In human anatomy, the adductor hiatus also known as hiatus magnus is a hiatus (gap) between the adductor magnus muscle and the femur that allows the passage of the femoral vessels from the anterior thigh to the posterior thigh and then the popliteal fossa. It is the termination of the adductor canal and lies about 8–13.5 cm. superior to the adductor tubercle.
Kale et al. classified the adductor hiatus according to its shape and the structures surrounding. An adductor hiatus is described as oval or bridging depending on the shape of the upper boundary. It can also be described as muscular or fibrous depending on whether the structure surrounding is the muscular part or the tendinous part of the adductor magnus muscle. For example, the top drawing on the right shows an oval fibrous type of adductor hiatus, and the bottom one shows a bridging muscular adductor hiatus.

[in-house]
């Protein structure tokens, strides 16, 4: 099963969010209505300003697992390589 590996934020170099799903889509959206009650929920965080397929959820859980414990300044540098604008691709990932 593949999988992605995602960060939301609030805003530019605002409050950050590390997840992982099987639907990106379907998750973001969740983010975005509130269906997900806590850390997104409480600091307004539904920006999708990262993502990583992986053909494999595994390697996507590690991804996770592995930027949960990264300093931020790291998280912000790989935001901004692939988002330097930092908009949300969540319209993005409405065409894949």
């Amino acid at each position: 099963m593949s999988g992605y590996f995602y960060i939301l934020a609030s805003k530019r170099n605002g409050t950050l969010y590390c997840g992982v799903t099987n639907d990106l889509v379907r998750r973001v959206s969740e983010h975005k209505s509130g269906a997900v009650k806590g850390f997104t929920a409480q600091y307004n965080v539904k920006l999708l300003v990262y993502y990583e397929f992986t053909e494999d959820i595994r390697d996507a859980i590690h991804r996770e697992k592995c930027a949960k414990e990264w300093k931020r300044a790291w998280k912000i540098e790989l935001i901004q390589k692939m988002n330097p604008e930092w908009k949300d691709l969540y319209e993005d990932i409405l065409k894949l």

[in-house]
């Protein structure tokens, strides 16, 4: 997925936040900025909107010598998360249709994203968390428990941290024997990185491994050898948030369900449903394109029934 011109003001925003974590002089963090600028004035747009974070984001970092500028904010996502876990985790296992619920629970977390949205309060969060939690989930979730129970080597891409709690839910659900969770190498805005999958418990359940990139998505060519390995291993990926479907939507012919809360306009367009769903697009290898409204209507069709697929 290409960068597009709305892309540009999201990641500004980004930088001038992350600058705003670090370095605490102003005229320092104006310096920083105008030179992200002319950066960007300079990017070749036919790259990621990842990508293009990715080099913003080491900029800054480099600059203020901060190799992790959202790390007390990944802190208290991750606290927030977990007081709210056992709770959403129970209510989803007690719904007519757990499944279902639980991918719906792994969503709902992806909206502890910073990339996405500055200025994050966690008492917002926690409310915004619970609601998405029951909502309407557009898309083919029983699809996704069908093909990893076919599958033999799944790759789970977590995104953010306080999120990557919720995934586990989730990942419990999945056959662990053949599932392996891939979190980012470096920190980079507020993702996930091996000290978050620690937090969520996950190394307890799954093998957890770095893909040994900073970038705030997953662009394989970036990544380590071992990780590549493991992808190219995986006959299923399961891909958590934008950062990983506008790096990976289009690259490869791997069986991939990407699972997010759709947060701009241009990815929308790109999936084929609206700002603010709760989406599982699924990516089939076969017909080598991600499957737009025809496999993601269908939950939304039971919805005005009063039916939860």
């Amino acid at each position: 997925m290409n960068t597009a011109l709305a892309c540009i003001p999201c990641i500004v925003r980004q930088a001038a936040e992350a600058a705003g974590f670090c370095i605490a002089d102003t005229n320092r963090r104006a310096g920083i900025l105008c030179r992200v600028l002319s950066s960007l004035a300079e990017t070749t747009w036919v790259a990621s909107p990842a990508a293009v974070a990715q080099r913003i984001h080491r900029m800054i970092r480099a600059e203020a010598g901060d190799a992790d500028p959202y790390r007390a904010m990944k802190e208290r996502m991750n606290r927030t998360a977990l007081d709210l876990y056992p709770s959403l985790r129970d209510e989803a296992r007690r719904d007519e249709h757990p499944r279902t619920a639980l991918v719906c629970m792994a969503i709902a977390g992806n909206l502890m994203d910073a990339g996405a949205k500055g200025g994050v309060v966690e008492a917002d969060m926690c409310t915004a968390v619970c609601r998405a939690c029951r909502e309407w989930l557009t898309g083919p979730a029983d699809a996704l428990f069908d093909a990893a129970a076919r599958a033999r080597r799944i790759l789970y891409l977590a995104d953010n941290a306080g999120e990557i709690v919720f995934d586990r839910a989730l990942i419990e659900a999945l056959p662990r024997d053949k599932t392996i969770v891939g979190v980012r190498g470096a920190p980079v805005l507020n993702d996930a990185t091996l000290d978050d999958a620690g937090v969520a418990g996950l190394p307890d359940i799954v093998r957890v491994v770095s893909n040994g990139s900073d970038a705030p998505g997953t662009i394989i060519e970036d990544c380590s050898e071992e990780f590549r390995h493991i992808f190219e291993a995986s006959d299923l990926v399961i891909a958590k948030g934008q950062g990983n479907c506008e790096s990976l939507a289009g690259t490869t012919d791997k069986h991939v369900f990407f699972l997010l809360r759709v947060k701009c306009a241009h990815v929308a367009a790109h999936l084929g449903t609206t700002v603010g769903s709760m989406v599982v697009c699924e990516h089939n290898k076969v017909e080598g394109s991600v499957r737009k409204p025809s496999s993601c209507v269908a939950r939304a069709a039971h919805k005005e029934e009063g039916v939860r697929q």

Four structures are associated with the adductor hiatus. However, only two structures enter and then leave through the hiatus; namely the femoral artery and femoral vein. Those vessels become the popliteal vessels (popliteal artery and popliteal vein) immediately after they leave the hiatus, where they form a network of anastomoses called the genicular arteries. The genicular arteries supply the knee joint.
The other two structures that are associated with the adductor hiatus are the descending genicular artery and the saphenous nerve. The saphenous nerve does not leave through the adductor hiatus but penetrates superficially halfway through the adductor canal.
Fracture of distal femur
Fracture at the supracondylar area of femur, where the adductor part of the adductor magnus attaches, will most likely cause damage to the femoral artery and may cause impairment of the blood supply to the lower leg. Popliteal artery can also be damaged by the fracture of distal femur.
Popliteal artery entrapment syndrome
Schema of the arteries arising from the external iliac and femoral arteries.
Adductor hiatus is seen as hole in the adductor magnus.
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